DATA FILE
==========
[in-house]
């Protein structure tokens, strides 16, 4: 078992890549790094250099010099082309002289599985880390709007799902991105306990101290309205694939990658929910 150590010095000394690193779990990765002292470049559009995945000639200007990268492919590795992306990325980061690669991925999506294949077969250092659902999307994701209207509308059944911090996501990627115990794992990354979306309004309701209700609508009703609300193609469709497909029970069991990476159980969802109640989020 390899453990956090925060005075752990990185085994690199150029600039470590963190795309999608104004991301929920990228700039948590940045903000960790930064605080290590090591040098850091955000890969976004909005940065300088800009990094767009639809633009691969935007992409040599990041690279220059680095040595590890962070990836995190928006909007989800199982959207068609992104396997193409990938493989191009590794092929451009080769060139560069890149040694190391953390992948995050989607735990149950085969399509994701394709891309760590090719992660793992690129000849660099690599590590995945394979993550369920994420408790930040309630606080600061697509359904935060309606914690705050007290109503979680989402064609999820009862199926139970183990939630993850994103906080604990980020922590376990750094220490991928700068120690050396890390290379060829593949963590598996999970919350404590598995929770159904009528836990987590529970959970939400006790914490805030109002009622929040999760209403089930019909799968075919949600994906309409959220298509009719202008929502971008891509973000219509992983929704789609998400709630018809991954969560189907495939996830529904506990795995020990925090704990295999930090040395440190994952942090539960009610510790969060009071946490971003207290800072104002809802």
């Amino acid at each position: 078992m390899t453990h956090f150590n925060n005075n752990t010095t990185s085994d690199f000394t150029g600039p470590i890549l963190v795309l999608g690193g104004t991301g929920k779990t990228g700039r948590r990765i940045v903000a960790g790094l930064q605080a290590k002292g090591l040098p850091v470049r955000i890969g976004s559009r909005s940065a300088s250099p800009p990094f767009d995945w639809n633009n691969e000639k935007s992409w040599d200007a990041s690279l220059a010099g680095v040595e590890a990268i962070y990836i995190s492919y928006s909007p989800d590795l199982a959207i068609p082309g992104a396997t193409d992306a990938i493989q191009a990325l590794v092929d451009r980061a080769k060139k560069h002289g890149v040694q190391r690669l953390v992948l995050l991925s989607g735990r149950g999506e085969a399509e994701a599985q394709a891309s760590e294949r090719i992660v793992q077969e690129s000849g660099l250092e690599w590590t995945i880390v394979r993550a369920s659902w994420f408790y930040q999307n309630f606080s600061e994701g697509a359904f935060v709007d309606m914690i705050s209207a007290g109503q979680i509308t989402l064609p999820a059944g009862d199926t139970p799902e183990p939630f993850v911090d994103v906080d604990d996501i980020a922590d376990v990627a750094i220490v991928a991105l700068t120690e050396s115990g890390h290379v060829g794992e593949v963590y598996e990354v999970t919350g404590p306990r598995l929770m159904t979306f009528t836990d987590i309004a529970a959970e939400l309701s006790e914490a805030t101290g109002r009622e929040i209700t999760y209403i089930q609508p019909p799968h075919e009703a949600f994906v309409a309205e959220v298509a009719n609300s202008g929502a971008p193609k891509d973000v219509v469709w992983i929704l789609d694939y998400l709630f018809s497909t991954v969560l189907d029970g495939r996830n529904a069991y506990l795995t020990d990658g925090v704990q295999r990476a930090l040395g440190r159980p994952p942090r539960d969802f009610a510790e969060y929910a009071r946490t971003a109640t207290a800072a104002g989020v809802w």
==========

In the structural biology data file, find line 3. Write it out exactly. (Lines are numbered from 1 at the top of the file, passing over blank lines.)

């Amino acid at each position: 078992m390899t453990h956090f150590n925060n005075n752990t010095t990185s085994d690199f000394t150029g600039p470590i890549l963190v795309l999608g690193g104004t991301g929920k779990t990228g700039r948590r990765i940045v903000a960790g790094l930064q605080a290590k002292g090591l040098p850091v470049r955000i890969g976004s559009r909005s940065a300088s250099p800009p990094f767009d995945w639809n633009n691969e000639k935007s992409w040599d200007a990041s690279l220059a010099g680095v040595e590890a990268i962070y990836i995190s492919y928006s909007p989800d590795l199982a959207i068609p082309g992104a396997t193409d992306a990938i493989q191009a990325l590794v092929d451009r980061a080769k060139k560069h002289g890149v040694q190391r690669l953390v992948l995050l991925s989607g735990r149950g999506e085969a399509e994701a599985q394709a891309s760590e294949r090719i992660v793992q077969e690129s000849g660099l250092e690599w590590t995945i880390v394979r993550a369920s659902w994420f408790y930040q999307n309630f606080s600061e994701g697509a359904f935060v709007d309606m914690i705050s209207a007290g109503q979680i509308t989402l064609p999820a059944g009862d199926t139970p799902e183990p939630f993850v911090d994103v906080d604990d996501i980020a922590d376990v990627a750094i220490v991928a991105l700068t120690e050396s115990g890390h290379v060829g794992e593949v963590y598996e990354v999970t919350g404590p306990r598995l929770m159904t979306f009528t836990d987590i309004a529970a959970e939400l309701s006790e914490a805030t101290g109002r009622e929040i209700t999760y209403i089930q609508p019909p799968h075919e009703a949600f994906v309409a309205e959220v298509a009719n609300s202008g929502a971008p193609k891509d973000v219509v469709w992983i929704l789609d694939y998400l709630f018809s497909t991954v969560l189907d029970g495939r996830n529904a069991y506990l795995t020990d990658g925090v704990q295999r990476a930090l040395g440190r159980p994952p942090r539960d969802f009610a510790e969060y929910a009071r946490t971003a109640t207290a800072a104002g989020v809802w």